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Federal Highway Administration Research and Technology
Coordinating, Developing, and Delivering Highway Transportation Innovations

 
FACT SHEET
This fact sheet is an archived publication and may contain dated technical, contact, and link information
Publication Number:  FHWA-HRT-17-033    Date:  January 2017
Publication Number: FHWA-HRT-17-033
Date: January 2017

 

Analysis Modeling Simulation (AMS) Framework for Connected and Automated Vehicle (CAV) Applications

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Developing a foundational framework for AMS tool capabilities to include connected and automated vehicles

BACKGROUND

CAV technologies offer potentially transformative societal impacts— including significant mobility, safety, and environmental benefits. The U.S. Department of Transportation (USDOT) has led the development, research, and standards-making of these technologies and is currently developing deployment approaches and guidance.

Deploying CAV applications requires transportation agencies to effectively and fully quantify the impacts of such deployments, and to identify which application best addresses their unique transportation problem. Current traffic analysis and planning tools, however, are not well suited for evaluating CAV applications because of their inability to incorporate vehicle connectivity/communication and automated features. There is a need to adapt and re-engineer the existing set of tools available to agencies, validate these models/tools, and provide a mechanism to share these models/tools with public agencies.

STUDY DESCRIPTION

The Federal Highway Administration (FHWA) kicked off an effort to develop an AMS framework for CAV applications in late 2016. The effort will:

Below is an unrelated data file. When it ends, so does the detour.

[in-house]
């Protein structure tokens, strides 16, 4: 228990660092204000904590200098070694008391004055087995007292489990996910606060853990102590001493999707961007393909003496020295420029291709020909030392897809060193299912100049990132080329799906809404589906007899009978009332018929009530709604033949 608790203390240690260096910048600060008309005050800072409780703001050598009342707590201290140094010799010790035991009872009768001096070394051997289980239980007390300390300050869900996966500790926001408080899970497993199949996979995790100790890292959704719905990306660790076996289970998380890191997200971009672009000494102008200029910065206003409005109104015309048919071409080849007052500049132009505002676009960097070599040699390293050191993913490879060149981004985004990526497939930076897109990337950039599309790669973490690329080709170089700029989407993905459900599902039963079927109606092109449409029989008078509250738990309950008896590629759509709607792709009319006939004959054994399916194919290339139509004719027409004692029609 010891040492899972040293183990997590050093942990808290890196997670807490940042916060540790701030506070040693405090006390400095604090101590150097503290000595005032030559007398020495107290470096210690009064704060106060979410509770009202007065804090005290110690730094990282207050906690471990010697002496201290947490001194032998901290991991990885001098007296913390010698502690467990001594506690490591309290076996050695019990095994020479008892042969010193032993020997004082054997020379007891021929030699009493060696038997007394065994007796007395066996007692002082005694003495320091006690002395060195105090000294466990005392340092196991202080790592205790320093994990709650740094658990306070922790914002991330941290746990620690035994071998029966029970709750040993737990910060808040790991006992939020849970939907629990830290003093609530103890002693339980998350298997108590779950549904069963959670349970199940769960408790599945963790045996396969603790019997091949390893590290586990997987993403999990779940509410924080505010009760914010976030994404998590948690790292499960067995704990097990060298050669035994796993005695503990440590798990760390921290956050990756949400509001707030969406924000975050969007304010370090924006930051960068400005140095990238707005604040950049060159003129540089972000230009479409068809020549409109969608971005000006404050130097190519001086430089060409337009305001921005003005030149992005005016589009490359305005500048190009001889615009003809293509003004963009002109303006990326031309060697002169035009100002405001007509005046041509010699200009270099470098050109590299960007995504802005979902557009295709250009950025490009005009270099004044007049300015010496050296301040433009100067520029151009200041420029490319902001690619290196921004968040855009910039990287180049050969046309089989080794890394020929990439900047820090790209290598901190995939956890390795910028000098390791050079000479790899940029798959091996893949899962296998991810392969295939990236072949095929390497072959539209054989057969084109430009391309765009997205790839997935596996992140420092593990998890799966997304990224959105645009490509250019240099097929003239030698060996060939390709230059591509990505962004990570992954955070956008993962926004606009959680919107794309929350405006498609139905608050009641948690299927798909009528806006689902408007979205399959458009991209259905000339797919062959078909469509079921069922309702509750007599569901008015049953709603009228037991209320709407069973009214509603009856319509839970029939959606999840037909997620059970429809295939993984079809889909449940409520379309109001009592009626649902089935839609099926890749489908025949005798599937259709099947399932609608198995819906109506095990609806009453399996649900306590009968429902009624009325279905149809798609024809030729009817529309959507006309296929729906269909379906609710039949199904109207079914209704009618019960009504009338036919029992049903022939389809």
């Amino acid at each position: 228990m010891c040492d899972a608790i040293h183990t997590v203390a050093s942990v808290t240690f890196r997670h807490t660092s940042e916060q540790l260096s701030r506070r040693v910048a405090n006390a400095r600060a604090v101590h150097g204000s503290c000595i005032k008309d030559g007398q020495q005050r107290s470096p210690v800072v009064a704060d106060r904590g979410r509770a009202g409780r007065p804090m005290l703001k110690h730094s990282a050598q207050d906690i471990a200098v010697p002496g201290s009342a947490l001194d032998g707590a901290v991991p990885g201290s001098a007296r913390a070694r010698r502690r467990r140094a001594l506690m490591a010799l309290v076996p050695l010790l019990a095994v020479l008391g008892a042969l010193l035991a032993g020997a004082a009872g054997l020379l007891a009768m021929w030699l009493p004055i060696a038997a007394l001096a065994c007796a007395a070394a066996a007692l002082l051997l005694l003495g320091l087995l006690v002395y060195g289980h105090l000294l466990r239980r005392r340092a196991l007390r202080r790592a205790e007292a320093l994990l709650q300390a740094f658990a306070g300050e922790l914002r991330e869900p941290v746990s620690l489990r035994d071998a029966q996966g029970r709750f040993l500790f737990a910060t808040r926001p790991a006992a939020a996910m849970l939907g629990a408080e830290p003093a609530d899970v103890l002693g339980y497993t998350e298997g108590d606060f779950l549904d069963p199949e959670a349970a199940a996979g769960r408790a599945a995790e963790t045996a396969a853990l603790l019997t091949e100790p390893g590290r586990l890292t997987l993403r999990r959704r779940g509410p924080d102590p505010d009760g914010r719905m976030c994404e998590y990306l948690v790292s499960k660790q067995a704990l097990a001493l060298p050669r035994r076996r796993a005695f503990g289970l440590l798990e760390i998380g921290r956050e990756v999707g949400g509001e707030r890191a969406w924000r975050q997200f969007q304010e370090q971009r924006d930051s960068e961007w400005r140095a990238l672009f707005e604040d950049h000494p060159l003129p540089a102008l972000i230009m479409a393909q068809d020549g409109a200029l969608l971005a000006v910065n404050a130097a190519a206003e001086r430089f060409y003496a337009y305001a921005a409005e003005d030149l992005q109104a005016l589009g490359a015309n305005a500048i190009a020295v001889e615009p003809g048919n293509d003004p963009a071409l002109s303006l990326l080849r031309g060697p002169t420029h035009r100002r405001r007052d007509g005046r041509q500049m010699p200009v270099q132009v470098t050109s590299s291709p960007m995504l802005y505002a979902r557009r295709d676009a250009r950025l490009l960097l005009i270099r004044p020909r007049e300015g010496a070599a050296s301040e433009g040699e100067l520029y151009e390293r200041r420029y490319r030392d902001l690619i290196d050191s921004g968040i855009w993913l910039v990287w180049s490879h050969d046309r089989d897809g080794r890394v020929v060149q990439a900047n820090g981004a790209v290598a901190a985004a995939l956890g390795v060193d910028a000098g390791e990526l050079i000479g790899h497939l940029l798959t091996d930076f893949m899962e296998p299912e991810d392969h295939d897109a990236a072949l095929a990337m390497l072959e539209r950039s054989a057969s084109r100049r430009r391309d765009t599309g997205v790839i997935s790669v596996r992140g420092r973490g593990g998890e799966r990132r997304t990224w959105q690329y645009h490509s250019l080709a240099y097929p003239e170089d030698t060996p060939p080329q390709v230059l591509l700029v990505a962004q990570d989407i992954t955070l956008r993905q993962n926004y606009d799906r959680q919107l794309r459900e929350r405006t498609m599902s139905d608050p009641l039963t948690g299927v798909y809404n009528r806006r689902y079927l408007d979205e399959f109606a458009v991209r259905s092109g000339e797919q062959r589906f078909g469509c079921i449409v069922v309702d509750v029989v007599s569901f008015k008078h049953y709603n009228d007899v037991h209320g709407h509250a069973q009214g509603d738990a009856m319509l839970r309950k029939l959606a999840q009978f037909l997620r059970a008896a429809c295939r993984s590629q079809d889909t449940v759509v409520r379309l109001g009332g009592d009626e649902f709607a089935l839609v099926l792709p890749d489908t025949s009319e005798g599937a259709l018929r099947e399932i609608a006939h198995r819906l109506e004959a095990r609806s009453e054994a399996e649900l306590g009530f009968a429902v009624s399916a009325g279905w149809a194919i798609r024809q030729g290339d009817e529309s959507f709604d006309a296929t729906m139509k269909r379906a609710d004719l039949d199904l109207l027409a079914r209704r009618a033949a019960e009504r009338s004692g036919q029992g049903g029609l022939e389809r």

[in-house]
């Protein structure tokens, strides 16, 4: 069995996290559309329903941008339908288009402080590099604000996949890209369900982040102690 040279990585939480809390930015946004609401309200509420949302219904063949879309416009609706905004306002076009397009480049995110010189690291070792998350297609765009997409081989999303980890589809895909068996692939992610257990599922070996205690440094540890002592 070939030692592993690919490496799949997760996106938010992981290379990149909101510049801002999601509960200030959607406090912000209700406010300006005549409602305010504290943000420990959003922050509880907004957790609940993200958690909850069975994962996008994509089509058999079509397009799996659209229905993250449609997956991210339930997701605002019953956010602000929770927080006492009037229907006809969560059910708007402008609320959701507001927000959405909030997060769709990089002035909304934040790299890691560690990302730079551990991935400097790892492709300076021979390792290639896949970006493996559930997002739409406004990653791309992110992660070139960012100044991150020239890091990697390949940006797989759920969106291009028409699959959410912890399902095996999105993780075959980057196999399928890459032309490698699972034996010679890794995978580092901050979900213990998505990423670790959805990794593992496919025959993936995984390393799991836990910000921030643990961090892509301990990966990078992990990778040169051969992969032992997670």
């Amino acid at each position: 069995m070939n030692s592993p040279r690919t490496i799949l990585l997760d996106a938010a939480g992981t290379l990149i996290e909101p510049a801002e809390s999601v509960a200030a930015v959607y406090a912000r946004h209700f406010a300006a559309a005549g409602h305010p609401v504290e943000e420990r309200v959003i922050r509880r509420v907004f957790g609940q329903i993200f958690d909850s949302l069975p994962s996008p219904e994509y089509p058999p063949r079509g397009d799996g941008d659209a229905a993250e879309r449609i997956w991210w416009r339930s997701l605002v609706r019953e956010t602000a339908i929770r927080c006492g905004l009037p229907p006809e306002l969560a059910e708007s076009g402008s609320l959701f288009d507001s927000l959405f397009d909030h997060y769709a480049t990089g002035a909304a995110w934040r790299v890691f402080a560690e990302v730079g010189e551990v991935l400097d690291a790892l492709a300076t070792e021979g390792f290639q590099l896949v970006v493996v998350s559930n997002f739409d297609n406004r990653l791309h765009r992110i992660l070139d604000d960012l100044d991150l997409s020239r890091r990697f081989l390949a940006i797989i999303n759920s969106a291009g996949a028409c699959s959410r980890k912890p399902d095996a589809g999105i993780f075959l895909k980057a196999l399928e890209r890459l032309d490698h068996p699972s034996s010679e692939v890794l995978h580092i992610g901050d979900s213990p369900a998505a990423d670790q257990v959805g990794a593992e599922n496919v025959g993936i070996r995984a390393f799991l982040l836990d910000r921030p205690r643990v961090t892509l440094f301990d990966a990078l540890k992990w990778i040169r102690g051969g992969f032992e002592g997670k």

1. Review prior and current CAV AMS work.

  2. Assess CAV data availability and future data sources for model development and calibration.

  3. Assess capabilities of existing AMS tools for analyzing CAV applications at the tactical and strategic levels (e.g., microscopic, mesoscopic, and macroscopic resolutions). The assessment will evaluate the usability/adoptability of these tools by transportation agencies. The assessment will review capabilities such as modeling major activity shifts and mobility use, new mobility industry supply options, and performance models. These components are generally unavailable in tools today and are of significance for CAVs.

  4. Identify current CAV modeling gaps and needs.

  5. Define an overall AMS framework to enable evaluation of the impact of CAV applications.

  6. Develop a proof-of-concept prototype using the framework. The prototype will be applied to a small-scale CAV application in a real-world network.

The Turner-Fairbank Highway Research Center (TFHRC) has more than 24 laboratories for research in the following areas: safety operations, including intelligent transportation systems; materials technology; pavements; structures; and human centered systems. The expertise of TFHRC scientists and engineers covers more than 20 transportation-related disciplines. These laboratories are a vital resource for advancing this body of knowledge created and nurtured by our Researchers. The Federal Highway Administration’s Research, Development, and Technology Service Business Unit operates and manages TFHRC to conduct innovative research to provide solutions to transportation problems both nationwide and internationally. TFHRC is located at 6300 Georgetown Pike, McLean, VA. Information on TFHRC is available on the Web at www.tfhrc.gov.

OFFICE OF OPERATIONS

Proposed methodological framework for network- and system-level assessment of CAV impacts (Source: FHWA).

Proposed methodological framework for network- and system-level assessment of CAV impacts (Source: FHWA).

Figure 1 identifies two important components of the framework and the inability of current tools to address them: (I) major activity shifts and mobility use (e.g., changes in activity patterns due to CAVs and their use as a mobility tool) and (II) new mobility industry supply options (e.g., new forms of mobility options created by CAV technology). (I) and (II) influence existing demand and performance models, which will need to be improved to reflect CAV movement/operational logic.

For more information, please contact:

John Halkias at John.Halkias@dot.gov
or
Christopher Melson at Christopher.Melson@dot.gov

 

 

Federal Highway Administration | 1200 New Jersey Avenue, SE | Washington, DC 20590 | 202-366-4000
Turner-Fairbank Highway Research Center | 6300 Georgetown Pike | McLean, VA | 22101